CITS

UMB Not Affected by Worldwide Ransomware Attacks

May 24, 2017   |  By Joe Dincau

The University of Maryland, Baltimore was not affected by the recent widespread global ransomware attack, called WannaCry.

The attack spread to more than 150 countries and affected approximately 300,000 unpatched computers running Microsoft Windows operating systems. For those affected, the attack locked people out of their computers and demanded ransom payments to regain access to the files.

We are members of the Research and Education Network-Information Sharing and Analysis Center (REN-ISAC), based at Indiana University, where security threats are shared among universities in real time. Our first verified communication of this threat came from the REN-ISAC hours before it was known and reported by the news media.

We quickly took action to check the several layers of protection that are in place for the UMB campus. First, the network port (445) that WannaCry was using to get access to any vulnerable Windows machine was blocked. We blocked this network port many years ago because of its vulnerability to these types of attacks.   

UMB has a sophisticated Intrusion Prevention System (IPS) that automatically blocks malicious attacks on our network. Potential threats are eliminated immediately while at the same time we have IT security personnel monitoring real-time reports of IPS data. We were able to use information from the REN-ISAC, as well as our monitoring software, to determine that the WannaCry attack was not hitting our IPS.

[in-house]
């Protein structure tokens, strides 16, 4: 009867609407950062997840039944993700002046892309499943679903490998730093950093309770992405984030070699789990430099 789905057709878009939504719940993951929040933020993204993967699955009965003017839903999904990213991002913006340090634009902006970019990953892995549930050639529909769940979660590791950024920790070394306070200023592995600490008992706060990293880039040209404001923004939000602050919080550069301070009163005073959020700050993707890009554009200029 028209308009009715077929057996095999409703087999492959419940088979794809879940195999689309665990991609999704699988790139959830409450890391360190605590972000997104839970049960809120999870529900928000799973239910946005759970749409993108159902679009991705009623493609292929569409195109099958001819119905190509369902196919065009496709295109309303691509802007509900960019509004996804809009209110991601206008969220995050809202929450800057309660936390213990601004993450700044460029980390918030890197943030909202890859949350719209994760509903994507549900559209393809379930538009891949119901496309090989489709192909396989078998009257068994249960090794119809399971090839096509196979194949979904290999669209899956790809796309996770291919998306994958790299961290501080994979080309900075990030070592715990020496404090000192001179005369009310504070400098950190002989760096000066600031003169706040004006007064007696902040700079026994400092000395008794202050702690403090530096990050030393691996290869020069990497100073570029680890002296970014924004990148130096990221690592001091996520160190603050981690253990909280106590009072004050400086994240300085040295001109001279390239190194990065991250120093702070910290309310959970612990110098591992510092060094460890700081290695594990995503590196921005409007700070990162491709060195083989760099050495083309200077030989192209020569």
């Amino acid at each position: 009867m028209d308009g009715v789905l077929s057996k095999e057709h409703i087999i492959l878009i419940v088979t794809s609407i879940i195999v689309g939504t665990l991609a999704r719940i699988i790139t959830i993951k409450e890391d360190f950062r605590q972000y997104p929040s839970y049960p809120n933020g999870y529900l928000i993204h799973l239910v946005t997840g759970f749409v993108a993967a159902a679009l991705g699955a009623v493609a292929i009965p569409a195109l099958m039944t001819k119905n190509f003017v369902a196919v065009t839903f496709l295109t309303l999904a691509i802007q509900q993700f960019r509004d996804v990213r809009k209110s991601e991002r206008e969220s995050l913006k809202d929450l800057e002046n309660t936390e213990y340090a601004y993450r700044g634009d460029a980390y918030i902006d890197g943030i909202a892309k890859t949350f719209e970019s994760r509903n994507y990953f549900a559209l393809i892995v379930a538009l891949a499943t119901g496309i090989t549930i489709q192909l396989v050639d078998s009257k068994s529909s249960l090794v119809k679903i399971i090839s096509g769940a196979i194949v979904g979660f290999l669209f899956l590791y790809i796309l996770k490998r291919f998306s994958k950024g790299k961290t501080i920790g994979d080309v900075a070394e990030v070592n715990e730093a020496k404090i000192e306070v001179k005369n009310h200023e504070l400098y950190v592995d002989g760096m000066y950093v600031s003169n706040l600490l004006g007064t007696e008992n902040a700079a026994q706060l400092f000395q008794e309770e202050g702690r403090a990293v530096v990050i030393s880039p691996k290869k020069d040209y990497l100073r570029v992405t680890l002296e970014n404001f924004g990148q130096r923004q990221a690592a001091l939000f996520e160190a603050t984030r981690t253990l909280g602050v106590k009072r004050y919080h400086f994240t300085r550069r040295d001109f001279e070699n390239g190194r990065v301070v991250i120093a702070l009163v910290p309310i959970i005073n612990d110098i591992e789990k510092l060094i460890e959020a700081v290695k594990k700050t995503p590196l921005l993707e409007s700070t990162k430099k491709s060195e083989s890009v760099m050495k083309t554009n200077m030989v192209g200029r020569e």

We have a network monitoring system, called our Nessus Security Center, which allows us to scan the UMB network for any vulnerable server or computer. We run scans monthly, and more often when there is a report of threat activity. We apply security patches to servers and computers on a regular basis, and if there is a security patch released by a vendor to address a critical vulnerability, that patch gets applied immediately.

IT security information is shared on a daily basis with IT professionals across the UMB campus. The IT Security Collaborative working group, composed of individuals in UMB schools and departments, FPI, UMMS, and CITS, meets on a monthly basis. These monthly IT security meetings focus on information sharing as well as a discussion of activities and solutions for keeping our systems and data secure.

While this attack was a non-issue for UMB, and a relatively low-level threat compared to other attacks that we experience on a regular basis, it is another reminder of the value and importance of having a strong IT security plan and program, the need to continue to support IT security as a priority activity, the need to continue to make appropriate investments in security technologies, and the need to continue to remind and educate the campus community that information security is everyone's responsibility.

If you have any questions about the WannaCry attack or about UMB IT security, please contact the IT Security and Compliance team.